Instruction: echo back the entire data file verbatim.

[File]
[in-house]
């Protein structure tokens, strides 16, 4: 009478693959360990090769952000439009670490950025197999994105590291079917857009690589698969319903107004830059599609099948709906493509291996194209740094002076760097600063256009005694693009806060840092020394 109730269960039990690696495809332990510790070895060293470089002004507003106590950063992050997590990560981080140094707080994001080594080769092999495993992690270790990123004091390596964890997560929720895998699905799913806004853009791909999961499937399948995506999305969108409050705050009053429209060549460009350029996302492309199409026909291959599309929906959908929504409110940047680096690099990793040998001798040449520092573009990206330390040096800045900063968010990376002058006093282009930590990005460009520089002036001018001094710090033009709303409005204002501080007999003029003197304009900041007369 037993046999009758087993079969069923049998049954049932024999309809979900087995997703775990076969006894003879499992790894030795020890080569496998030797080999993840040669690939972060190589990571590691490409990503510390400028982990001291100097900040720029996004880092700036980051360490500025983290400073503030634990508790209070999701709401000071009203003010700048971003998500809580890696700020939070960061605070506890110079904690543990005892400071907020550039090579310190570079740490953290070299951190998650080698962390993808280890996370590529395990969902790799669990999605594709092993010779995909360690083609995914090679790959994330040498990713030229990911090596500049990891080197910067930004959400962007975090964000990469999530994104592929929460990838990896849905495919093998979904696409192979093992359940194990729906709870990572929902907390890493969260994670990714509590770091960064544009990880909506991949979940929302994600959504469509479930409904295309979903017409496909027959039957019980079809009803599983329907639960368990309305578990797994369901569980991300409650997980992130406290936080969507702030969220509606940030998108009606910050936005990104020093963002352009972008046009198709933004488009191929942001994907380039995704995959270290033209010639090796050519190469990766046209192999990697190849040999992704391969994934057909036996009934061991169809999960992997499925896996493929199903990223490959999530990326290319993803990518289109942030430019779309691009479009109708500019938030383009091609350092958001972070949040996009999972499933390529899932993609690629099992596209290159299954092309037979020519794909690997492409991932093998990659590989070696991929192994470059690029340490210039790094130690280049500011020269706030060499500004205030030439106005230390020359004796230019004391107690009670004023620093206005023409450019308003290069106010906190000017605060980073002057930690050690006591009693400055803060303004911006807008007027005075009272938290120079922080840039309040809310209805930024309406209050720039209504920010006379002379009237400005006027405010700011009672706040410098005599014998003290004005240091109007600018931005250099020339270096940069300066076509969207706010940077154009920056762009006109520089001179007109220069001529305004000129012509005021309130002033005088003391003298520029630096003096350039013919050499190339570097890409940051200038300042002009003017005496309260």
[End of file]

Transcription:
[in-house]
């Protein structure tokens, strides 16, 4: 009478693959360990090769952000439009670490950025197999994105590291079917857009690589698969319903107004830059599609099948709906493509291996194209740094002076760097600063256009005694693009806060840092020394 109730269960039990690696495809332990510790070895060293470089002004507003106590950063992050997590990560981080140094707080994001080594080769092999495993992690270790990123004091390596964890997560929720895998699905799913806004853009791909999961499937399948995506999305969108409050705050009053429209060549460009350029996302492309199409026909291959599309929906959908929504409110940047680096690099990793040998001798040449520092573009990206330390040096800045900063968010990376002058006093282009930590990005460009520089002036001018001094710090033009709303409005204002501080007999003029003197304009900041007369 037993046999009758087993079969069923049998049954049932024999309809979900087995997703775990076969006894003879499992790894030795020890080569496998030797080999993840040669690939972060190589990571590691490409990503510390400028982990001291100097900040720029996004880092700036980051360490500025983290400073503030634990508790209070999701709401000071009203003010700048971003998500809580890696700020939070960061605070506890110079904690543990005892400071907020550039090579310190570079740490953290070299951190998650080698962390993808280890996370590529395990969902790799669990999605594709092993010779995909360690083609995914090679790959994330040498990713030229990911090596500049990891080197910067930004959400962007975090964000990469999530994104592929929460990838990896849905495919093998979904696409192979093992359940194990729906709870990572929902907390890493969260994670990714509590770091960064544009990880909506991949979940929302994600959504469509479930409904295309979903017409496909027959039957019980079809009803599983329907639960368990309305578990797994369901569980991300409650997980992130406290936080969507702030969220509606940030998108009606910050936005990104020093963002352009972008046009198709933004488009191929942001994907380039995704995959270290033209010639090796050519190469990766046209192999990697190849040999992704391969994934057909036996009934061991169809999960992997499925896996493929199903990223490959999530990326290319993803990518289109942030430019779309691009479009109708500019938030383009091609350092958001972070949040996009999972499933390529899932993609690629099992596209290159299954092309037979020519794909690997492409991932093998990659590989070696991929192994470059690029340490210039790094130690280049500011020269706030060499500004205030030439106005230390020359004796230019004391107690009670004023620093206005023409450019308003290069106010906190000017605060980073002057930690050690006591009693400055803060303004911006807008007027005075009272938290120079922080840039309040809310209805930024309406209050720039209504920010006379002379009237400005006027405010700011009672706040410098005599014998003290004005240091109007600018931005250099020339270096940069300066076509969207706010940077154009920056762009006109520089001179007109220069001529305004000129012509005021309130002033005088003391003298520029630096003096350039013919050499190339570097890409940051200038300042002009003017005496309260």